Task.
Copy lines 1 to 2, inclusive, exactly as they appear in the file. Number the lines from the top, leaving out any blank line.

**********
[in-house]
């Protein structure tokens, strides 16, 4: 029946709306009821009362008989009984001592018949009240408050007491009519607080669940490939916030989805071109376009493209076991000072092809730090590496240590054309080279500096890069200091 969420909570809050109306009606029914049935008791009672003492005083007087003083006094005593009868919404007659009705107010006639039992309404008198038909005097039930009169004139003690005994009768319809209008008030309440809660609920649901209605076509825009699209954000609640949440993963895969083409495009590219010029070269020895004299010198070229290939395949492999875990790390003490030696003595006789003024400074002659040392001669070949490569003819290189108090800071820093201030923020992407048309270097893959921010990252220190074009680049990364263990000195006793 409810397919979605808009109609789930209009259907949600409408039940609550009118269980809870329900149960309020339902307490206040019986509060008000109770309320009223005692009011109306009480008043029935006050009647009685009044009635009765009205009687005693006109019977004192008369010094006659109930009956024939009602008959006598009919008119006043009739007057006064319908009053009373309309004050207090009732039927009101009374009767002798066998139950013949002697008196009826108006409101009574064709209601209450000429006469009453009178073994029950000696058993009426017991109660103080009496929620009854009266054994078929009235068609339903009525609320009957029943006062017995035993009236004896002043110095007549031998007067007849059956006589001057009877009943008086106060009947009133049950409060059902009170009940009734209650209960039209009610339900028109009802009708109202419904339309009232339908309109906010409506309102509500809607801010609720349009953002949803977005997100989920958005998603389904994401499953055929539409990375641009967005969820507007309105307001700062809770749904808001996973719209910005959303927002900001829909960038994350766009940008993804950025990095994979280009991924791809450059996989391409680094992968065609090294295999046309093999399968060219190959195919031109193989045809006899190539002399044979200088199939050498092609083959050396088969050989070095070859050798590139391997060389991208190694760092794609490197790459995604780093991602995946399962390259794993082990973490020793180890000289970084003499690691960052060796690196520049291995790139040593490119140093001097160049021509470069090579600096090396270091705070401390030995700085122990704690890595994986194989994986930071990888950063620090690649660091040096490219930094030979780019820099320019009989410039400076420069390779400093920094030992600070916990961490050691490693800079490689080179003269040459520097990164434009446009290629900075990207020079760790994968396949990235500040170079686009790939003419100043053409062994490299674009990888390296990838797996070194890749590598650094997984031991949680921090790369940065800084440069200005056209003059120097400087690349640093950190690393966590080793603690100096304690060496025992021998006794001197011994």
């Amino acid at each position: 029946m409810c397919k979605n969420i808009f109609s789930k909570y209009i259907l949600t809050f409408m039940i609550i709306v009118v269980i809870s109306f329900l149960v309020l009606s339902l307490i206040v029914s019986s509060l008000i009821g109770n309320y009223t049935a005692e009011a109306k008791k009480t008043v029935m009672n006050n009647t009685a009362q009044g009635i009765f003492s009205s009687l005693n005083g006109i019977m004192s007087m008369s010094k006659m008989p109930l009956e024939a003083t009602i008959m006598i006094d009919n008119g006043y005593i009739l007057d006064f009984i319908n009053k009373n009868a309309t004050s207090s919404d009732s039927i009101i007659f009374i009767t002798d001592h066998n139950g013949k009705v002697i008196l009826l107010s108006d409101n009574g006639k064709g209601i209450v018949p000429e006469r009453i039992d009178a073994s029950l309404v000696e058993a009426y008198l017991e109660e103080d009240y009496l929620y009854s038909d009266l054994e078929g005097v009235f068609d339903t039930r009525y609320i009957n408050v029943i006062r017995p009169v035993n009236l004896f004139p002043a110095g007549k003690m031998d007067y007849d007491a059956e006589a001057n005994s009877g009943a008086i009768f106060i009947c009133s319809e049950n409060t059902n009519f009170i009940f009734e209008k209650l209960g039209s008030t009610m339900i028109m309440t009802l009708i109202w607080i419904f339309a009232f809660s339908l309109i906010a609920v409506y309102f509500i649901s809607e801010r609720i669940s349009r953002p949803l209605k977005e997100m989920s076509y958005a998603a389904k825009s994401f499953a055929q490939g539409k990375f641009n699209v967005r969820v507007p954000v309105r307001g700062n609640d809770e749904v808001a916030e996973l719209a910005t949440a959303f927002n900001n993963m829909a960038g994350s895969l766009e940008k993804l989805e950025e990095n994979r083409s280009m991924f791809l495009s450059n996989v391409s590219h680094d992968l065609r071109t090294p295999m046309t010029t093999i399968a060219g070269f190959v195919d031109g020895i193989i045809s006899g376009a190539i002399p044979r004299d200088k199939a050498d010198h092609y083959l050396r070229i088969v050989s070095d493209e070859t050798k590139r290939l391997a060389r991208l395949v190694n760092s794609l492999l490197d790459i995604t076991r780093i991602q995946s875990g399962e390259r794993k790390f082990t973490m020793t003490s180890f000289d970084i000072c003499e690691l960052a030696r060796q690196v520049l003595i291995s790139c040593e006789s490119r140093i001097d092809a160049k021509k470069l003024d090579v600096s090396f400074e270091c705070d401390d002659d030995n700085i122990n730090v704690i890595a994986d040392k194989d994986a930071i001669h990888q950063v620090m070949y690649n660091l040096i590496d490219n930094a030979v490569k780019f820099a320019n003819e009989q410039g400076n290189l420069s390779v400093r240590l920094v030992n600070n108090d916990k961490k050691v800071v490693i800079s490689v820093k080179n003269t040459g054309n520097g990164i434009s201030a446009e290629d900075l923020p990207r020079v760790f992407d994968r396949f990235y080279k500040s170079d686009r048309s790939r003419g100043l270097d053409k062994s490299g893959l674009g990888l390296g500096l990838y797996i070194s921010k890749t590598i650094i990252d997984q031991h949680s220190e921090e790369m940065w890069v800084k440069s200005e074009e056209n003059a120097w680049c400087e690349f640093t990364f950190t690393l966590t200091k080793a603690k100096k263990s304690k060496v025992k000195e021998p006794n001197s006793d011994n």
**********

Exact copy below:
[in-house]
């Protein structure tokens, strides 16, 4: 029946709306009821009362008989009984001592018949009240408050007491009519607080669940490939916030989805071109376009493209076991000072092809730090590496240590054309080279500096890069200091 969420909570809050109306009606029914049935008791009672003492005083007087003083006094005593009868919404007659009705107010006639039992309404008198038909005097039930009169004139003690005994009768319809209008008030309440809660609920649901209605076509825009699209954000609640949440993963895969083409495009590219010029070269020895004299010198070229290939395949492999875990790390003490030696003595006789003024400074002659040392001669070949490569003819290189108090800071820093201030923020992407048309270097893959921010990252220190074009680049990364263990000195006793 409810397919979605808009109609789930209009259907949600409408039940609550009118269980809870329900149960309020339902307490206040019986509060008000109770309320009223005692009011109306009480008043029935006050009647009685009044009635009765009205009687005693006109019977004192008369010094006659109930009956024939009602008959006598009919008119006043009739007057006064319908009053009373309309004050207090009732039927009101009374009767002798066998139950013949002697008196009826108006409101009574064709209601209450000429006469009453009178073994029950000696058993009426017991109660103080009496929620009854009266054994078929009235068609339903009525609320009957029943006062017995035993009236004896002043110095007549031998007067007849059956006589001057009877009943008086106060009947009133049950409060059902009170009940009734209650209960039209009610339900028109009802009708109202419904339309009232339908309109906010409506309102509500809607801010609720349009953002949803977005997100989920958005998603389904994401499953055929539409990375641009967005969820507007309105307001700062809770749904808001996973719209910005959303927002900001829909960038994350766009940008993804950025990095994979280009991924791809450059996989391409680094992968065609090294295999046309093999399968060219190959195919031109193989045809006899190539002399044979200088199939050498092609083959050396088969050989070095070859050798590139391997060389991208190694760092794609490197790459995604780093991602995946399962390259794993082990973490020793180890000289970084003499690691960052060796690196520049291995790139040593490119140093001097160049021509470069090579600096090396270091705070401390030995700085122990704690890595994986194989994986930071990888950063620090690649660091040096490219930094030979780019820099320019009989410039400076420069390779400093920094030992600070916990961490050691490693800079490689080179003269040459520097990164434009446009290629900075990207020079760790994968396949990235500040170079686009790939003419100043053409062994490299674009990888390296990838797996070194890749590598650094997984031991949680921090790369940065800084440069200005056209003059120097400087690349640093950190690393966590080793603690100096304690060496025992021998006794001197011994």